This is a typesetting machine in linotype, manufactured by Mergenthaler Linotype, possibly in 1935. This machine is a Model 8 and has three superimposed magazines with one distributor and came into existence in the early 1900s.
A key is pushed for each character of text being set. An operator using a keyboard types an instruction that drops the letter matrix from a magazine.
A matrix is a metal block with the shape of a character indented into a flat side.
A magazine is a storage case for mattrices of one face and size and is mounted on top of the Linotype machine.
The matrices are formed into a line and then are moved to a mould, where lead is injected. The line is ejected from the mould and the matrices are taken back and distributed automatically into the magazine, ready for use again.
The set line - the line-of-type - is ejected from the mould into a galley or tray at the side of the machine. When a page of copy is set (complete), the lines are removed and set up in a chase for printing, or, in newspaper work, set up for casting a stereo plate.
A chase is a metal frame into which type and blocks are locked to make up a page or forme?
The stereotype process was used when a typesetting had to be duplicated. A stereotype matrix was made by pressing the typesetting into a special soft, thick paper. The top layer of the paper was of a very fine grain which would faithfully record the finest type, and every dot of a photoengraving.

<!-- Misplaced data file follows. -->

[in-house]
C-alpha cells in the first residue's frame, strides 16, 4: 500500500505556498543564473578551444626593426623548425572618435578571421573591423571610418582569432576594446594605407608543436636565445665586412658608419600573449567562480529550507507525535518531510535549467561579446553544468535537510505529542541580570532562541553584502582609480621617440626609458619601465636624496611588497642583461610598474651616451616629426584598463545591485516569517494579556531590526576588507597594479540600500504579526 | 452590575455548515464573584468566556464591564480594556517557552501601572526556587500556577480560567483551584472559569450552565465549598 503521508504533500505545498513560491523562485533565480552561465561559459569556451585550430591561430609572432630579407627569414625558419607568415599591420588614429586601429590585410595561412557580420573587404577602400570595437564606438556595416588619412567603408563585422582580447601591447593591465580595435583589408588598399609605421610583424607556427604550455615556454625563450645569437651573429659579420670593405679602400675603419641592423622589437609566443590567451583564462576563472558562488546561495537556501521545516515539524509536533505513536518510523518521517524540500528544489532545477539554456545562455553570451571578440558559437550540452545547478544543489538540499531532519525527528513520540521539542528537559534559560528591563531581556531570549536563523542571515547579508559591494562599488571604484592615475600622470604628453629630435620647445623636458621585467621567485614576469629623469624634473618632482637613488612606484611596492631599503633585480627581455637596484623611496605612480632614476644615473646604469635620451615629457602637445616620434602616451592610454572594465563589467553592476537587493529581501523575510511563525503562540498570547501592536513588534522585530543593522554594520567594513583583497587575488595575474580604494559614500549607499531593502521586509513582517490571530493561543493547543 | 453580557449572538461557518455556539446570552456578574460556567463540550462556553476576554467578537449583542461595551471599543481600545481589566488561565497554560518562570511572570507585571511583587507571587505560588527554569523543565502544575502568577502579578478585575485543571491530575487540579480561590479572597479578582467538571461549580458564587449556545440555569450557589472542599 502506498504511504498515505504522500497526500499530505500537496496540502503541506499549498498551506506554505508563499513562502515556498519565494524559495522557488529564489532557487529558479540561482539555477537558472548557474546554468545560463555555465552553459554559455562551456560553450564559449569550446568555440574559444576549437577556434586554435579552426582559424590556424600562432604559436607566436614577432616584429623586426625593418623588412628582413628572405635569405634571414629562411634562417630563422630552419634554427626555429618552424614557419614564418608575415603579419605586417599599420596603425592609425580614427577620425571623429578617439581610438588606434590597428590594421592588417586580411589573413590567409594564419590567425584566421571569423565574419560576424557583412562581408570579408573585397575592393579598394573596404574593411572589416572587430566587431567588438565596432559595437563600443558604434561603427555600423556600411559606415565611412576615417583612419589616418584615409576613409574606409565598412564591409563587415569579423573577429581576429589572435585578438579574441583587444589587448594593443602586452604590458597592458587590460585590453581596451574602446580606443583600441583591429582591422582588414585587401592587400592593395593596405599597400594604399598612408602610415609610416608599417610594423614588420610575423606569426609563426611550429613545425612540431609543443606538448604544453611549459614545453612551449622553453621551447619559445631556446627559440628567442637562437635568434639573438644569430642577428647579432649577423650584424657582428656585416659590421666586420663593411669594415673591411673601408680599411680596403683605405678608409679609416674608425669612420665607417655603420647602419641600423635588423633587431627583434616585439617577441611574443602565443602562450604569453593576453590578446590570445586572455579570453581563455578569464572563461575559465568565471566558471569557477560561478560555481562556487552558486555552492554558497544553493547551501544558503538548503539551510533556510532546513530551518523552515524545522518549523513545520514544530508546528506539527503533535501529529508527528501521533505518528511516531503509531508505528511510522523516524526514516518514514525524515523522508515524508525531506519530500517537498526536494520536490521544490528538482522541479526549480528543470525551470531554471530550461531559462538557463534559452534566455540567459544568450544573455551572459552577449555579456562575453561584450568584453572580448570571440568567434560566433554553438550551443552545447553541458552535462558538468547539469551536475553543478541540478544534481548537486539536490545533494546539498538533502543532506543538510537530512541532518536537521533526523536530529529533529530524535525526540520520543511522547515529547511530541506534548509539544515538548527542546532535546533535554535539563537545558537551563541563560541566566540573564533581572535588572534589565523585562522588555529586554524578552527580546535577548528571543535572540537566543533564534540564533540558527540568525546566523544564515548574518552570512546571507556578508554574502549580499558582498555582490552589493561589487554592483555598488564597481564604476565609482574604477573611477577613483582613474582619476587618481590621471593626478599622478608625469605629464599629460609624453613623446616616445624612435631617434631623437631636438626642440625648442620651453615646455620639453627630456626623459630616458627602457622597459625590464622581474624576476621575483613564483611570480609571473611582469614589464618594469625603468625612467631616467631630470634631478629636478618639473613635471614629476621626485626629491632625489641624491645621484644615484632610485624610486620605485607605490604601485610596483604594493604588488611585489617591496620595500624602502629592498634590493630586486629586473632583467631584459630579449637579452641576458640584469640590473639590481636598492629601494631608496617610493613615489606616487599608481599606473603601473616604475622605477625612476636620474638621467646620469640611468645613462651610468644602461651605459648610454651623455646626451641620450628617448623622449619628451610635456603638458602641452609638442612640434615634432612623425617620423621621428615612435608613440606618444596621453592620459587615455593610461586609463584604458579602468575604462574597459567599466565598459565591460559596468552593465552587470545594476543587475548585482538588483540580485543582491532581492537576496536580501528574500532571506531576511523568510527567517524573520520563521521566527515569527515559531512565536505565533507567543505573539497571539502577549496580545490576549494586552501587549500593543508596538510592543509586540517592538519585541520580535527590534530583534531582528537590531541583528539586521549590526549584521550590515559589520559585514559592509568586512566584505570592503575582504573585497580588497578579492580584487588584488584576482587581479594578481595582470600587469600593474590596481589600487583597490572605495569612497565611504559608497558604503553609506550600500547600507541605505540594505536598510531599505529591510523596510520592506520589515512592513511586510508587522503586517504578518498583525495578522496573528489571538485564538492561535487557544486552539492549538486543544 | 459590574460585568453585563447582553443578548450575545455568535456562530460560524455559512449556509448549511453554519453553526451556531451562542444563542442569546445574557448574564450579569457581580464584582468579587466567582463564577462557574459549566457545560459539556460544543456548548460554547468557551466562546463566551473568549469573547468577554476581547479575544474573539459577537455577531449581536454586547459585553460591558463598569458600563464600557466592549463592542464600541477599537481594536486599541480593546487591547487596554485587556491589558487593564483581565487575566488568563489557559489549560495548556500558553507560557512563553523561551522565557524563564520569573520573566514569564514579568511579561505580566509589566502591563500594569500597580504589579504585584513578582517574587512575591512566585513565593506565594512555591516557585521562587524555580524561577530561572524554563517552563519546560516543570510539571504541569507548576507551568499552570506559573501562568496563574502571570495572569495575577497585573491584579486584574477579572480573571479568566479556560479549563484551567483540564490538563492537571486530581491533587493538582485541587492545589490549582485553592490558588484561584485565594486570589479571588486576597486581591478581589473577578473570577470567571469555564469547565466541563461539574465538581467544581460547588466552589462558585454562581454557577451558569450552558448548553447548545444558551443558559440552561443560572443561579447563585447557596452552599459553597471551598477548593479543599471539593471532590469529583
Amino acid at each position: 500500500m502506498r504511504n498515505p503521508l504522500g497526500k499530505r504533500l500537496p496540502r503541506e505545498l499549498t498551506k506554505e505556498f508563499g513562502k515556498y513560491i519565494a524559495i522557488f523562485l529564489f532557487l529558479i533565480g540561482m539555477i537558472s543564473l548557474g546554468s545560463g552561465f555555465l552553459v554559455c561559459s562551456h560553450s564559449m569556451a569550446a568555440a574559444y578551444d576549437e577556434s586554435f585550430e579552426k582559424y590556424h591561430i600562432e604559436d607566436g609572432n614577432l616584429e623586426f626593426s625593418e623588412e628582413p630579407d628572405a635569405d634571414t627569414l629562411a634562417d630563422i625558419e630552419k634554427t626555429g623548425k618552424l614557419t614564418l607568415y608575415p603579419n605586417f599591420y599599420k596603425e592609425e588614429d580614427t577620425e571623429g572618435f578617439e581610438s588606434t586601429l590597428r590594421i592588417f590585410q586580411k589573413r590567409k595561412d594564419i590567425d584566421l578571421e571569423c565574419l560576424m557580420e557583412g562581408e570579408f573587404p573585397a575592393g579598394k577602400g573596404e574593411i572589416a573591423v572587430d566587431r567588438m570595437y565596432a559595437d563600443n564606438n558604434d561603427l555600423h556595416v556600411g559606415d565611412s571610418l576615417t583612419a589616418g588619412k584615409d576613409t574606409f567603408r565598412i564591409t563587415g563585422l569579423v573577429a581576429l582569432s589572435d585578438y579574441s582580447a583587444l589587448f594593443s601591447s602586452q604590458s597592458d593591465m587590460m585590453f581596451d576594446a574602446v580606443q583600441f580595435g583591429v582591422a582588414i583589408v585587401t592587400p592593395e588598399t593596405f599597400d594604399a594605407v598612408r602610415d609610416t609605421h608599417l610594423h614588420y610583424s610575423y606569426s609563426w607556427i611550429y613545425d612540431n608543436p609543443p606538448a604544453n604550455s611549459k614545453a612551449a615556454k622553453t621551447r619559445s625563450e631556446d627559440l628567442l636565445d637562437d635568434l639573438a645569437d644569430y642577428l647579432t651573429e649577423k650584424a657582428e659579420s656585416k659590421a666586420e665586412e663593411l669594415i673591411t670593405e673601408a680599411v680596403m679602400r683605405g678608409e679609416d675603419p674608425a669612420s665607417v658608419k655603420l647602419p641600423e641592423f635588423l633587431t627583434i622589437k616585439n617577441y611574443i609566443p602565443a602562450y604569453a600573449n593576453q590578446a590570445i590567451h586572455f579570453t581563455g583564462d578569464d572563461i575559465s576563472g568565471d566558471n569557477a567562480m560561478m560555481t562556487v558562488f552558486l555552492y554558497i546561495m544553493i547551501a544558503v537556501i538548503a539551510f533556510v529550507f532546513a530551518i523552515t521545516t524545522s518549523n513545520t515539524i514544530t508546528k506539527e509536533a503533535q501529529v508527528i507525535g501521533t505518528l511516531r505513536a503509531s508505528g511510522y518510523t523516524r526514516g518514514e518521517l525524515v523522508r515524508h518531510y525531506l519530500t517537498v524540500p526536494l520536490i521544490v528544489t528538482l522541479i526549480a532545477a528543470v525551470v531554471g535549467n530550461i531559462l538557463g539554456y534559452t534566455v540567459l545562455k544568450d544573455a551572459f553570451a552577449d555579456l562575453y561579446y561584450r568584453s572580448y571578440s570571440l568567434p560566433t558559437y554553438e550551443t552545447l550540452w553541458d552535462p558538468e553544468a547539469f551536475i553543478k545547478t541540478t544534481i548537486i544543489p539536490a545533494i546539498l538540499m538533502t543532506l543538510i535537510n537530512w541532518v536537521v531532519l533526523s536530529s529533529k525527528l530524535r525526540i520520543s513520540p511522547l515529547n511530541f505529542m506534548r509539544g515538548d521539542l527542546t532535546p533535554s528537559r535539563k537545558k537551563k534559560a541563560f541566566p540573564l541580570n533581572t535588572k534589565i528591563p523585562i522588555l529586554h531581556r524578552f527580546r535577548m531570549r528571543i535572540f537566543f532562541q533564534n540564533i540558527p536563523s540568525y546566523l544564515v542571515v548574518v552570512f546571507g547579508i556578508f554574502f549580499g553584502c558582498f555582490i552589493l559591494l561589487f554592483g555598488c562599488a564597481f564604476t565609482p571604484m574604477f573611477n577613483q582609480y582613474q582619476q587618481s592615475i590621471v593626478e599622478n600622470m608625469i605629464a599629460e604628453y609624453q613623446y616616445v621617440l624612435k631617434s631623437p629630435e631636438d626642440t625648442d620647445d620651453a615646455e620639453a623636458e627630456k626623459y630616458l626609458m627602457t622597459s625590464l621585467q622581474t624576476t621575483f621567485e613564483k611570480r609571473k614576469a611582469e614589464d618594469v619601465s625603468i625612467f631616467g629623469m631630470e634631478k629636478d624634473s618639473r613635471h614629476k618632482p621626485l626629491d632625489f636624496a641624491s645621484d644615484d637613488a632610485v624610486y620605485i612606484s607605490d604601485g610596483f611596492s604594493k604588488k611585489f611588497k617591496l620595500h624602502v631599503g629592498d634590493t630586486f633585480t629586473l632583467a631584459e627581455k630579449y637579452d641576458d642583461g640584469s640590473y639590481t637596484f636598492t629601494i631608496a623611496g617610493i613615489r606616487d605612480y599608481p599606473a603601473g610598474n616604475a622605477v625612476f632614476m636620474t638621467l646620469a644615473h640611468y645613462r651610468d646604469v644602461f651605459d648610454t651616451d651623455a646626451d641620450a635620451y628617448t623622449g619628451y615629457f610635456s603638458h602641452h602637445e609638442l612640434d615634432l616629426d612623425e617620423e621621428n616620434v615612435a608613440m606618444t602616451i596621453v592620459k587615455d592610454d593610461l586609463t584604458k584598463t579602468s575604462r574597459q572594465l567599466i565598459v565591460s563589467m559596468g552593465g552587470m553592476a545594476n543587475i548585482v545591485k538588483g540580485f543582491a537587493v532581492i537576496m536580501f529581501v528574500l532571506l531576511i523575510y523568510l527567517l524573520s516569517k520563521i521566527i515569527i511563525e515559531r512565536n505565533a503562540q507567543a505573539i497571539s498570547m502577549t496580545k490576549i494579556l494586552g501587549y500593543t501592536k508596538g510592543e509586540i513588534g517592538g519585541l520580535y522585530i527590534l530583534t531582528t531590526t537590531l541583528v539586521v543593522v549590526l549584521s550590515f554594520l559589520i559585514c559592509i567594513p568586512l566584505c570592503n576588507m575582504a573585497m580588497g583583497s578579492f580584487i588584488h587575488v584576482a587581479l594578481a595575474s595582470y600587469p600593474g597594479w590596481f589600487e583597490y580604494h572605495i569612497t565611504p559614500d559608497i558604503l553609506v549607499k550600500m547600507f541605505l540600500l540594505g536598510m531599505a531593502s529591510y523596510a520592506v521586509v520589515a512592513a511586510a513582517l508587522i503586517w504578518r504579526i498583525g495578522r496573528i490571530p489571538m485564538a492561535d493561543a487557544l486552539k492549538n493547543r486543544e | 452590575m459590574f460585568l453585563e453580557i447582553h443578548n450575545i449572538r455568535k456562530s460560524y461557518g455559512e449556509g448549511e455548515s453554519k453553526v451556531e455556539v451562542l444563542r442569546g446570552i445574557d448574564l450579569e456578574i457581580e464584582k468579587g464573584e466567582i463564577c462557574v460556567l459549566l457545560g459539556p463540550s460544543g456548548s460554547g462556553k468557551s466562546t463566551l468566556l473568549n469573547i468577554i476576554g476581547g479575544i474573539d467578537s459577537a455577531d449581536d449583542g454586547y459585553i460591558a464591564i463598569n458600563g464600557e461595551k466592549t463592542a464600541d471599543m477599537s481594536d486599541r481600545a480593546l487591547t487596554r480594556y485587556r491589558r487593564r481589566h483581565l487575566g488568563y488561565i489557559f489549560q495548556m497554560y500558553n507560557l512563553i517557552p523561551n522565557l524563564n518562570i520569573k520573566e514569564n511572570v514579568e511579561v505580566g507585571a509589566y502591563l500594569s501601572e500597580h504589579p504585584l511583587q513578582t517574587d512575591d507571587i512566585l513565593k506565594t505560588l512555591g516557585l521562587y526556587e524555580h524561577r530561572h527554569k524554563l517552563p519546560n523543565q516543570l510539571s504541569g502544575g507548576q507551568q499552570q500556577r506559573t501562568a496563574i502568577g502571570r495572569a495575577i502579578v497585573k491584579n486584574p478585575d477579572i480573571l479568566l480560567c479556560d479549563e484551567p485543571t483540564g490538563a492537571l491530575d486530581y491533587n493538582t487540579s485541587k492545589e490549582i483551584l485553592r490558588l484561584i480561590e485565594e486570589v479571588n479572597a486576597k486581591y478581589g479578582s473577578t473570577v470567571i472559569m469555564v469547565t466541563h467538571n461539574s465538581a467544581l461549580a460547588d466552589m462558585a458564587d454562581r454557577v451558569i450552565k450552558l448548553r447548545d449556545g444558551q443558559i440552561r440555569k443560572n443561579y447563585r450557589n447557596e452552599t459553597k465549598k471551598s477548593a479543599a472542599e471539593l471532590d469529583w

There are three magazines on the machine, the middle one with a label "7 x188 Bell Gothic". The other two are not labeled and the content is unknown, but in operation for newspaper work, a set of magazines carried the same face so the remaining two probably have Bell Gothic in them as well. The three magazines probably carry, separately, a roman, italic and bold face.
On the left side is a brass label
Type of item
1450 mm (Length), 1400 mm (Width), 2250 mm (Height)
[Link 1] - accessed 13 November 2008 Kahan, Basil, Ottmar Mergenthaler: The Man and his Machine, Oak Knoll Press, 2000 Thompson, John S. The Mechanism of the Linotype, Chicago, 1922.